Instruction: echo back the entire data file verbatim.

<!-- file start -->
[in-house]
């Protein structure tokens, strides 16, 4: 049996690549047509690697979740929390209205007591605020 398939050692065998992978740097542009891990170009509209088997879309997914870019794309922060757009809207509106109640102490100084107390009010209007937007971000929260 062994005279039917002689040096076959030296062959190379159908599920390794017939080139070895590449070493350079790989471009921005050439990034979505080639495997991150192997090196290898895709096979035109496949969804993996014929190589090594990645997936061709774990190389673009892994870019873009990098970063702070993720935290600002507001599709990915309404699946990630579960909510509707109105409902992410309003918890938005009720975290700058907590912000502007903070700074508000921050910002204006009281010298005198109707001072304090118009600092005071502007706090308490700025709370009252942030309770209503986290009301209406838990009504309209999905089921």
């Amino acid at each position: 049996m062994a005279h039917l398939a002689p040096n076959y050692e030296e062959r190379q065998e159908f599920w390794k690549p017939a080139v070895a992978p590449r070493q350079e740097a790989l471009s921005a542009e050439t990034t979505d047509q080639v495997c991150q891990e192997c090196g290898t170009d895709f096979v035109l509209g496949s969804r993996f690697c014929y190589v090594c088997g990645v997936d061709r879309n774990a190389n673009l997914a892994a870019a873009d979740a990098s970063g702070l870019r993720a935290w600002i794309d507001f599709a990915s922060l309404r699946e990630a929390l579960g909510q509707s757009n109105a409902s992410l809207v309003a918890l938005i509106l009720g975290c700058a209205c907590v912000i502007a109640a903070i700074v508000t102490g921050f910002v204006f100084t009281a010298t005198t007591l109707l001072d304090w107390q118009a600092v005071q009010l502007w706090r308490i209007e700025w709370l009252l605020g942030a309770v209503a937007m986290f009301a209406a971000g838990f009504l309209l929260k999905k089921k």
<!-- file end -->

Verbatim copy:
[in-house]
């Protein structure tokens, strides 16, 4: 049996690549047509690697979740929390209205007591605020 398939050692065998992978740097542009891990170009509209088997879309997914870019794309922060757009809207509106109640102490100084107390009010209007937007971000929260 062994005279039917002689040096076959030296062959190379159908599920390794017939080139070895590449070493350079790989471009921005050439990034979505080639495997991150192997090196290898895709096979035109496949969804993996014929190589090594990645997936061709774990190389673009892994870019873009990098970063702070993720935290600002507001599709990915309404699946990630579960909510509707109105409902992410309003918890938005009720975290700058907590912000502007903070700074508000921050910002204006009281010298005198109707001072304090118009600092005071502007706090308490700025709370009252942030309770209503986290009301209406838990009504309209999905089921």
């Amino acid at each position: 049996m062994a005279h039917l398939a002689p040096n076959y050692e030296e062959r190379q065998e159908f599920w390794k690549p017939a080139v070895a992978p590449r070493q350079e740097a790989l471009s921005a542009e050439t990034t979505d047509q080639v495997c991150q891990e192997c090196g290898t170009d895709f096979v035109l509209g496949s969804r993996f690697c014929y190589v090594c088997g990645v997936d061709r879309n774990a190389n673009l997914a892994a870019a873009d979740a990098s970063g702070l870019r993720a935290w600002i794309d507001f599709a990915s922060l309404r699946e990630a929390l579960g909510q509707s757009n109105a409902s992410l809207v309003a918890l938005i509106l009720g975290c700058a209205c907590v912000i502007a109640a903070i700074v508000t102490g921050f910002v204006f100084t009281a010298t005198t007591l109707l001072d304090w107390q118009a600092v005071q009010l502007w706090r308490i209007e700025w709370l009252l605020g942030a309770v209503a937007m986290f009301a209406a971000g838990f009504l309209l929260k999905k089921k």